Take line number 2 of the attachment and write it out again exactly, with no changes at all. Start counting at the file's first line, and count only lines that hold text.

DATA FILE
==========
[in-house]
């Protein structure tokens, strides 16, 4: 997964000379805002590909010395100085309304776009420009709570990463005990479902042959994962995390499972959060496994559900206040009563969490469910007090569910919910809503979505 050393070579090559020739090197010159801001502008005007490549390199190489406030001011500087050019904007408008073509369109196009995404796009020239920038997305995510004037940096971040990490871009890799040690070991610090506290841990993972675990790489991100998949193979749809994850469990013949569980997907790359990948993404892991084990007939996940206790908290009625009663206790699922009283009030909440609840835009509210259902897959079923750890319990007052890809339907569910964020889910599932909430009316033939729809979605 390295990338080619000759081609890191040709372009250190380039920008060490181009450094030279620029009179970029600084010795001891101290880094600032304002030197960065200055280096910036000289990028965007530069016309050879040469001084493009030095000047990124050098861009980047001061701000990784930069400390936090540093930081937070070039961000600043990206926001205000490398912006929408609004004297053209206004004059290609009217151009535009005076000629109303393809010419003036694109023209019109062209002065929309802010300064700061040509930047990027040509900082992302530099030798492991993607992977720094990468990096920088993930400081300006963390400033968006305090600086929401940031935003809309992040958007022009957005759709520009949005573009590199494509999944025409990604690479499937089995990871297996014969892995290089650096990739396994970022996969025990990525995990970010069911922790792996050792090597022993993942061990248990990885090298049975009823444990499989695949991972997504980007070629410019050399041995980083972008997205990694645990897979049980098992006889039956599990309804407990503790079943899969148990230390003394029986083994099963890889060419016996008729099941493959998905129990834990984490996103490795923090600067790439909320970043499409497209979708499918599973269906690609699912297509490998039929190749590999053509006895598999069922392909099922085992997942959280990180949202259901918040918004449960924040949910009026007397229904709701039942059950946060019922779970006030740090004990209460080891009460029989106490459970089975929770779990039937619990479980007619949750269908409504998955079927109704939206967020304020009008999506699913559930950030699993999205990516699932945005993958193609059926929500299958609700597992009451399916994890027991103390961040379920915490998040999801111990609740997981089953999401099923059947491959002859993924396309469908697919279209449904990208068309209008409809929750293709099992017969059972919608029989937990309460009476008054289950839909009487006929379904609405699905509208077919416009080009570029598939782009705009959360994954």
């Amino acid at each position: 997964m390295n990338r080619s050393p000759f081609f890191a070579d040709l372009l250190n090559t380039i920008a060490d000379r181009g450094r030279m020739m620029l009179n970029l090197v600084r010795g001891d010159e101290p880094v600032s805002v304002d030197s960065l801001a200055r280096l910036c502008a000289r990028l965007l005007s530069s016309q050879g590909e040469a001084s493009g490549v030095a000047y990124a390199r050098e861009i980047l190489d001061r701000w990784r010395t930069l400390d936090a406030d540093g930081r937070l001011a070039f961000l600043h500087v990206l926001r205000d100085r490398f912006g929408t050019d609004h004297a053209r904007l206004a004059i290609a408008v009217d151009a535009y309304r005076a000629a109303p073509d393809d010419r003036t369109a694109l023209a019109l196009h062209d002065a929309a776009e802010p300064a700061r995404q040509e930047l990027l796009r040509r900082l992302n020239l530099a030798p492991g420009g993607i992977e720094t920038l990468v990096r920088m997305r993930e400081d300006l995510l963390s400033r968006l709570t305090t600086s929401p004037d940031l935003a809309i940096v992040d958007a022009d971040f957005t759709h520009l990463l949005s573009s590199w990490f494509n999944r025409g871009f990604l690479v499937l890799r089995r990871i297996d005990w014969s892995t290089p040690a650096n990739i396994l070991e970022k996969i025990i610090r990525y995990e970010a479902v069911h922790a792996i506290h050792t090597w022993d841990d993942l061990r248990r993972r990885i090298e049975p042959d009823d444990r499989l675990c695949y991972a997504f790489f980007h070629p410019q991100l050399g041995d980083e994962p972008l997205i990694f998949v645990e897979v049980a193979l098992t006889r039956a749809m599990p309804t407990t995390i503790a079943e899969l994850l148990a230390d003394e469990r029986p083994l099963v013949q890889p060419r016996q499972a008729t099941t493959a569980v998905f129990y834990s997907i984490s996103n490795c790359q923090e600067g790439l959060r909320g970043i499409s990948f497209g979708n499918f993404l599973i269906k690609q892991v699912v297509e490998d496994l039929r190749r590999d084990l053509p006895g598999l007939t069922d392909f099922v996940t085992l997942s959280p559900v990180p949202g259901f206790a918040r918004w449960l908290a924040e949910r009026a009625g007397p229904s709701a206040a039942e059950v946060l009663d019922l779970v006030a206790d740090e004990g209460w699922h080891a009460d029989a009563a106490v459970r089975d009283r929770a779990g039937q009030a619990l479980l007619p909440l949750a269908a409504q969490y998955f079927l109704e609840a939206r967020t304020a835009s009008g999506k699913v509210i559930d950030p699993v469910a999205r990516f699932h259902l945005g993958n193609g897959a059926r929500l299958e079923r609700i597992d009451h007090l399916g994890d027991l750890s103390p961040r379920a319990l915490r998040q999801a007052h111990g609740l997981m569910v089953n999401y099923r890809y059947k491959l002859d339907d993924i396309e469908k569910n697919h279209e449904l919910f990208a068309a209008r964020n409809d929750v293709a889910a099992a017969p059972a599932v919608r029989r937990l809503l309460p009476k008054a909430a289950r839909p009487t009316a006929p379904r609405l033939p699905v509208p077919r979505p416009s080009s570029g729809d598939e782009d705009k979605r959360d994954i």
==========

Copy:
């Protein structure tokens, strides 16, 4: 997964000379805002590909010395100085309304776009420009709570990463005990479902042959994962995390499972959060496994559900206040009563969490469910007090569910919910809503979505 050393070579090559020739090197010159801001502008005007490549390199190489406030001011500087050019904007408008073509369109196009995404796009020239920038997305995510004037940096971040990490871009890799040690070991610090506290841990993972675990790489991100998949193979749809994850469990013949569980997907790359990948993404892991084990007939996940206790908290009625009663206790699922009283009030909440609840835009509210259902897959079923750890319990007052890809339907569910964020889910599932909430009316033939729809979605 390295990338080619000759081609890191040709372009250190380039920008060490181009450094030279620029009179970029600084010795001891101290880094600032304002030197960065200055280096910036000289990028965007530069016309050879040469001084493009030095000047990124050098861009980047001061701000990784930069400390936090540093930081937070070039961000600043990206926001205000490398912006929408609004004297053209206004004059290609009217151009535009005076000629109303393809010419003036694109023209019109062209002065929309802010300064700061040509930047990027040509900082992302530099030798492991993607992977720094990468990096920088993930400081300006963390400033968006305090600086929401940031935003809309992040958007022009957005759709520009949005573009590199494509999944025409990604690479499937089995990871297996014969892995290089650096990739396994970022996969025990990525995990970010069911922790792996050792090597022993993942061990248990990885090298049975009823444990499989695949991972997504980007070629410019050399041995980083972008997205990694645990897979049980098992006889039956599990309804407990503790079943899969148990230390003394029986083994099963890889060419016996008729099941493959998905129990834990984490996103490795923090600067790439909320970043499409497209979708499918599973269906690609699912297509490998039929190749590999053509006895598999069922392909099922085992997942959280990180949202259901918040918004449960924040949910009026007397229904709701039942059950946060019922779970006030740090004990209460080891009460029989106490459970089975929770779990039937619990479980007619949750269908409504998955079927109704939206967020304020009008999506699913559930950030699993999205990516699932945005993958193609059926929500299958609700597992009451399916994890027991103390961040379920915490998040999801111990609740997981089953999401099923059947491959002859993924396309469908697919279209449904990208068309209008409809929750293709099992017969059972919608029989937990309460009476008054289950839909009487006929379904609405699905509208077919416009080009570029598939782009705009959360994954």